Hey, since it’s just you and me here, can I ask you a personal question? When is the last time a MMO story moved you in some way? I mean, really moved you to where you felt genuine emotion over the story (not just the gameplay) — anger, laughter, sorrow, regret, shame, joy?
Yeah, me neither.
I love me some MMORPGs, that’s for sure, but if I want moving, involving examples of storytelling in video games, that is not the genre for me. Especially in light of some of the excellent tales told in adventure games (The Longest Journey, Grim Fandango) and single-player RPGs (Planescape Torment, KOTOR). I’m an absolute sucker for a good story — forget loot and skill points, I’d rather be rewarded with a terrific yarn nine times out of ten in a game, as long as that story was compelling and moving.
And yet, we all know that not to be the case in MMOs. Part of the problem is that story writers in MMOs are limited by the game mechanics — instead of writing a grand epic, they’re providing countless cover stories for same-old fetch/kill/escort quests. And by the time we get to any epic tales, we’ve become desensitized to reading any actual quest text so that it doesn’t matter.
And why the fetch/kill/escorts? Apparently, devs have deduced over time that players don’t want stories, they want quick achievement. Thus began a chain of simplifying quest design to a preschool level, just to feed the appetites of instant gratification/power gamer lovers. While this may be feeding the base needs of a majority of players, these are the same players who grow to hate the game they’re stuck playing, because it became nothing more than hitting six buttons and watching bad guys fall over and over without any larger context. Well, other than “I shore hope he gives me the loots!”
For all of the supposed stories and quests in MMOs, only an infinitesimal amount of them stick in the minds of players, from testimonials and personal experience. We remember Gwen from Guild Wars, Mankirk from Azeroth, um… that one guy from that thing that time, but really, it’s the exception rather than the rule. We don’t play the game for the story; we suffer the story to get to the game. And that is just so terribly wrong.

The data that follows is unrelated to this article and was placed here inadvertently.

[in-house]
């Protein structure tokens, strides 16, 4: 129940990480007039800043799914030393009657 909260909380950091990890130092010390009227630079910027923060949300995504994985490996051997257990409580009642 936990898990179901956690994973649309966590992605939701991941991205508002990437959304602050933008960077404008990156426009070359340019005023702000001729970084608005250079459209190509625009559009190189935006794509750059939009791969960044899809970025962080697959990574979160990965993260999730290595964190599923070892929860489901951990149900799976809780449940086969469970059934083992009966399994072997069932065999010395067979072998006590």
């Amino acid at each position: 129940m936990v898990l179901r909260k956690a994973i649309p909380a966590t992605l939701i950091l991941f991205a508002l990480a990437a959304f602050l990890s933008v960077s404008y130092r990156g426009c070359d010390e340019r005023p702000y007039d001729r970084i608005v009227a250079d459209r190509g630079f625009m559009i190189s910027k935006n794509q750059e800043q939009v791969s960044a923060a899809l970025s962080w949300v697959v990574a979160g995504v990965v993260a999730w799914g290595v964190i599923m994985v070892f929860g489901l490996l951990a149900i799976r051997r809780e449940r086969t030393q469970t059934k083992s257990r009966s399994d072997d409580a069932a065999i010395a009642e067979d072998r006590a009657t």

This is one reason why I’m holding onto hope that BioWare makes good on its promise of upholding story as the “fourth pillar” of The Old Republic, because I’m tired of not caring about the game world I’m involved with. LOTRO does a good job, sometimes excellent (especially with their Book quest lines), but still has too much “filler” stories that I have a hard time keeping up with it all.
I have a proposal for a MMO that has yet to be made, and that proposal is this: separate tedious quests from story. Sure, still include the staples of kill/fetch/escort quests, but cut out the story from them entirely — just have players go to a bounty hunter NPC or mission vendor to pick up one of these odd jobs to fill some time. Then pledge to make all quests have a real story, a unique path, and a satisfying — perhaps persistent — conclusion. Forget MMOs that boast of 14,000 quests on the back of their box; I’d rather play a game with 50 meaningful, moving, exciting quests than 14,000 dull, trite and tired ones. Put a long timer on these quests once you complete them, and when the timer is up, offer players the chance to revisit them if they so wish.
Going a different direction from the previous paragraph would be to have all the quests you like, but have each one contribute to a certain overarching story. During or at the conclusion of the quest, a part of that story is revealed, and an in-game journal plugs it into that story’s page. So you start with a blank page for that story, and like a jigsaw puzzle, you completing quests fills in the page, a sentence at a time, until the full dealio is revealed. Then, if you have completed the story, you would unlock a special cutscene that perhaps includes video or pictures from your journey along with narration. A recap, in other words, to remind us of where we’ve been and why. You can never have too much hand-holding when it comes to lore, in my opinion. What’s obvious to game devs is often buried in a mountain of details to players.
Part of a great story, too, is that it infiltrates all aspects of life. MMOs are infamous for cutting a storyline dead the second you complete the final quest, but I assure devs that players would grab on to reminders of that quest, characters that sought them out in a tavern months later to buy them a drink over their deeds, some visual mark on the world (phasing, perhaps) that would serve to say to the player that their efforts weren’t wasted, but had a real and lasting impact (even if that is a simulated impact).
What will the future hold for the attempt of MMOs to tell stories without losing player interest? Perhaps its as simple as cutscenes and in game scripting (which, not as simple as blocks of text, is at least pretty possible today). Perhaps there’s another solution we’re just not seeing yet.